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About Arrays

JuanPablo Jofre|Last Updated: 12/14/2016
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3 Contributors

SHORT DESCRIPTION

Describes arrays, which are data structures designed to store collections of items.

LONG DESCRIPTION

An array is a data structure that is designed to store a collection of items. The items can be the same type or different types.

Beginning in Windows PowerShell 3.0, a collection of zero or one object has some properties of arrays.

CREATING AND INITIALIZING AN ARRAY

To create and initialize an array, assign multiple values to a variable. The values stored in the array are delimited with a comma and separated from the variable name by the assignment operator (=).

For example, to create an array named $A that contains the seven numeric (int) values of 22, 5, 10, 8, 12, 9, and 80, type:

$A = 22,5,10,8,12,9,80

You can also create and initialize an array by using the range operator (..). For example, to create and initialize an array named "$B" that contains the values 5 through 8, type:

$B = 5..8

As a result, $B contains four values: 5, 6, 7, and 8.

When no data type is specified, Windows PowerShell creates each array as an object array (type: System.Object[]). To determine the data type of an array, use the GetType() method. For example, to determine the data type of the $a array, type:

$a.GetType()

To create a strongly typed array, that is, an array that can contain only values of a particular type, cast the variable as an array type, such as string[], long[], or int32[]. To cast an array, precede the variable name with an array type enclosed in brackets. For example, to create a 32-bit integer array named $ia containing four integers (1500, 2230, 3350, and 4000), type:

[int32[]]$ia = 1500,2230,3350,4000

As a result, the $ia array can contain only integers.

You can create arrays that are cast to any supported type in the Microsoft .NET Framework. For example, the objects that Get-Process retrieves to represent processes are of the System.Diagnostics.Process type. To create a strongly typed array of process objects, enter the following command:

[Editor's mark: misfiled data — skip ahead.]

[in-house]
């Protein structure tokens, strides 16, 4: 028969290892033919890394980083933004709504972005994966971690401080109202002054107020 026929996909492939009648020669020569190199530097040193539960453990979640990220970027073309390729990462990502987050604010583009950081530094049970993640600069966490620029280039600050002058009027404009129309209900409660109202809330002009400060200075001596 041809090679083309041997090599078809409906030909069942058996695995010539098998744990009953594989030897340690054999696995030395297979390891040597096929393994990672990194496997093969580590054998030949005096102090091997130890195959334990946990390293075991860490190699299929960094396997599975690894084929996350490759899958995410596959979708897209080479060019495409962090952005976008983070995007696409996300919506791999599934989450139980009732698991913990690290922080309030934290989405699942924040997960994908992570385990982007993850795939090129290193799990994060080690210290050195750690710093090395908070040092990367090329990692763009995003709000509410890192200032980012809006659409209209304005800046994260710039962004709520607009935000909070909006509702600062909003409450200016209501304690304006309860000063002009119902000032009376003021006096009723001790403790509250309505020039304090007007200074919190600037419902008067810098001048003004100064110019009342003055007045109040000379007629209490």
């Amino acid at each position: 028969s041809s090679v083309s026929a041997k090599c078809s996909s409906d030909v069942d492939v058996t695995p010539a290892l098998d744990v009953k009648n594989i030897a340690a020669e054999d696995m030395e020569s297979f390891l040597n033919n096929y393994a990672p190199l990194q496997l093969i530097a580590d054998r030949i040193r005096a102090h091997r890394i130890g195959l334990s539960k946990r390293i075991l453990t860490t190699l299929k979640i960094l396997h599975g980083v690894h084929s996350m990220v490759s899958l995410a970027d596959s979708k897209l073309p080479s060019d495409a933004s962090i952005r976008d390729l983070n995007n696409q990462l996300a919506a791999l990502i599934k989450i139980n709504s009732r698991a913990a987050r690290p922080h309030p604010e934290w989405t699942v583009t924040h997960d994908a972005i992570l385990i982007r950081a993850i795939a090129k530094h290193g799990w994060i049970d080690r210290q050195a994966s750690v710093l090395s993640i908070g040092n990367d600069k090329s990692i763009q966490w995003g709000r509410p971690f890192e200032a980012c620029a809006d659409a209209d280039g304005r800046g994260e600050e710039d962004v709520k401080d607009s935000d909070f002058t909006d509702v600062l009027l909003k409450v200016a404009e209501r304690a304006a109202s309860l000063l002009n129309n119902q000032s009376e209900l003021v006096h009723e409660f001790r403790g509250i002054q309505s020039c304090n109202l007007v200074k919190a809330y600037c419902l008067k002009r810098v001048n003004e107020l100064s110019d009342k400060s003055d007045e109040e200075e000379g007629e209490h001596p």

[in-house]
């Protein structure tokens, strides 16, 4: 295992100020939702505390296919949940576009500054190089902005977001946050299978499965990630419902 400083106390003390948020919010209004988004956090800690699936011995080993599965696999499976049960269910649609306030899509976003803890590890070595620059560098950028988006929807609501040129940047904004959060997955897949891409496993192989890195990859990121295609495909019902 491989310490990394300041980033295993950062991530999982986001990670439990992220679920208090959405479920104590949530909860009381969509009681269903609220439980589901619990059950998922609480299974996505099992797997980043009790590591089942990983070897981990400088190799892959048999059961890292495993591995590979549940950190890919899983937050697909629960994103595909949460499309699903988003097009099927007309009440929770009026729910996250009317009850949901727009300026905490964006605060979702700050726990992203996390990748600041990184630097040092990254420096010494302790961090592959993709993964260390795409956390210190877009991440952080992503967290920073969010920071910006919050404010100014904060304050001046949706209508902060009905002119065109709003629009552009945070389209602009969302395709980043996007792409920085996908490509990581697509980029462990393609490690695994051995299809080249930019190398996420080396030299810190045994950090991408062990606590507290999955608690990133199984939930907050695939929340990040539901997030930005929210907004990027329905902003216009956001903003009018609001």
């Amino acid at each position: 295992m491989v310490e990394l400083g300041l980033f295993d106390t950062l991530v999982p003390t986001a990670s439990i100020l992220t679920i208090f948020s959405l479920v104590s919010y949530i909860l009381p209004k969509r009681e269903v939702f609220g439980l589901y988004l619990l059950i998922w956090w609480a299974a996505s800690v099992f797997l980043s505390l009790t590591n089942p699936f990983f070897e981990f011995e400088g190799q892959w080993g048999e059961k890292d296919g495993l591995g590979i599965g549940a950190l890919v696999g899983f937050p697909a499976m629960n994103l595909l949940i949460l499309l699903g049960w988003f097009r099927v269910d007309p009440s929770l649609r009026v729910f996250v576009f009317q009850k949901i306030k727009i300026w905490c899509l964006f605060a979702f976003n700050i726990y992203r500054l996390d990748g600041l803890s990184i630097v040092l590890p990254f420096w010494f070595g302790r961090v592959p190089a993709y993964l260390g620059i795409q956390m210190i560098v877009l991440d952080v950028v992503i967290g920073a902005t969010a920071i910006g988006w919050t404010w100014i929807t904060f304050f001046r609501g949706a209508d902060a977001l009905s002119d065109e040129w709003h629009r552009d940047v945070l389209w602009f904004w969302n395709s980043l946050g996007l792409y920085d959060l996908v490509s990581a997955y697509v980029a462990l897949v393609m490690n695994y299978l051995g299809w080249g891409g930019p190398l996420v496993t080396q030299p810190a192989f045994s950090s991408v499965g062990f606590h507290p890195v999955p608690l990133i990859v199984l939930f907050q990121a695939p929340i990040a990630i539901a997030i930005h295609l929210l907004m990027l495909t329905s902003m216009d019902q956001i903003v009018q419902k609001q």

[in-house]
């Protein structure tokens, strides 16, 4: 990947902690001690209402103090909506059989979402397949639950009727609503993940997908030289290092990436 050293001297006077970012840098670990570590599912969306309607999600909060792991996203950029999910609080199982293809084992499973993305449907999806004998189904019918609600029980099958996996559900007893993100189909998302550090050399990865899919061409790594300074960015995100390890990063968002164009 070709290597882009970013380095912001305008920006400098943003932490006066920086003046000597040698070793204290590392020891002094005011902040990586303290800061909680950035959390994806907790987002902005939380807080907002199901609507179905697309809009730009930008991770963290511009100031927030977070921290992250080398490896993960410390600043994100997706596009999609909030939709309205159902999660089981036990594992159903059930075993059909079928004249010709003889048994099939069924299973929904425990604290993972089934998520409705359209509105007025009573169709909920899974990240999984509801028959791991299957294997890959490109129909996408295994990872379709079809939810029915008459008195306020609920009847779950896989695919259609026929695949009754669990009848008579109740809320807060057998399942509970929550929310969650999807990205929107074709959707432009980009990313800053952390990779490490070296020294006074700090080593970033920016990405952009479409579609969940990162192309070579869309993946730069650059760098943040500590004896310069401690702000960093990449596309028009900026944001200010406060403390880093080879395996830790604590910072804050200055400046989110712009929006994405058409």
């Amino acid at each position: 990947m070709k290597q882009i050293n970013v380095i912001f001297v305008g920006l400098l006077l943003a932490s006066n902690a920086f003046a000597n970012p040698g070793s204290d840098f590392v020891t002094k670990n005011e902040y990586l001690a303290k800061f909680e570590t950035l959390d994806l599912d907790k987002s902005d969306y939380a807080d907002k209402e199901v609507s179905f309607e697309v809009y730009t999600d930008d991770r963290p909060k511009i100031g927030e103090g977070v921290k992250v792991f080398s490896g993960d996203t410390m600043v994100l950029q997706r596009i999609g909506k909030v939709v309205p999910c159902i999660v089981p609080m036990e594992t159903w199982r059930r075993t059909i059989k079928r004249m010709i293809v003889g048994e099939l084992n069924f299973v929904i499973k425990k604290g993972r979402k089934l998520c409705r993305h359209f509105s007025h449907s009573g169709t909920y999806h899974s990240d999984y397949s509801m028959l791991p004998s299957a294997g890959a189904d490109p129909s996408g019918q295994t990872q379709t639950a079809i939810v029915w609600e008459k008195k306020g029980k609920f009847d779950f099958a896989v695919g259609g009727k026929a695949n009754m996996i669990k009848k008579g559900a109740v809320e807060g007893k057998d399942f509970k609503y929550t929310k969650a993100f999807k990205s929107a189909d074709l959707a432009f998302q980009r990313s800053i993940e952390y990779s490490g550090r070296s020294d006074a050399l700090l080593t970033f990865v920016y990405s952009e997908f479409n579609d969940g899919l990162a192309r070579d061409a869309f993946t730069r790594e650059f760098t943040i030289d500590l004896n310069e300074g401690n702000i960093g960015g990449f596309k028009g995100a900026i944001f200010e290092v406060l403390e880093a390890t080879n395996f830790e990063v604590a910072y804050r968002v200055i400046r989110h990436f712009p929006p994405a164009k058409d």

[Diagnostics.Process[]]$zz = Get-Process

THE ARRAY SUB-EXPRESSION OPERATOR

The array sub-expression operator creates an array, even if it contains zero or one object.

The syntax of the array operator is as follows:

@( ... )

You can use the array operator to create an array of zero or one object.

PS C:> $a = @("One") PS C:> $a.Count

1

PS C:> $b = @() PS C:> $b.Count

0

The array operator is particularly useful in scripts when you are getting objects, but do not know how many objects you will get.

PS C:> $p = @(Get-Process Notepad)

For more information about the array sub-expression operator, see about_Operators.

READING AN ARRAY

You can refer to an array by using its variable name. To display all the elements in the array, type the array name. For example:

$a

You can refer to the elements in an array by using an index, beginning at position 0. Enclose the index number in brackets. For example, to display the first element in the $a array, type:

$a[0]

To display the third element in the $a array, type:

$a[2]

Negative numbers count from the end of the array. For example, "-1" refers to the last element of the array. To display the last three elements of the array, type:

$a[-3..-1]

However, be cautious when using this notation.

$a[0..-2]

This command does not refer to all the elements of the array, except for the last one. It refers to the first, last, and second-to-last elements in the array.

You can use the range operator to display a subset of all the values in an array. For example, to display the data elements at index position 1 through 3, type:

$a[1..3]

You can use the plus operator (+) to combine a range with a list of elements in an array. For example, to display the elements at index positions 0, 2, and 4 through 6, type:

$a[0,2+4..6]

To determine how many items are in an array, use the Length property or its Count alias.

$a.Count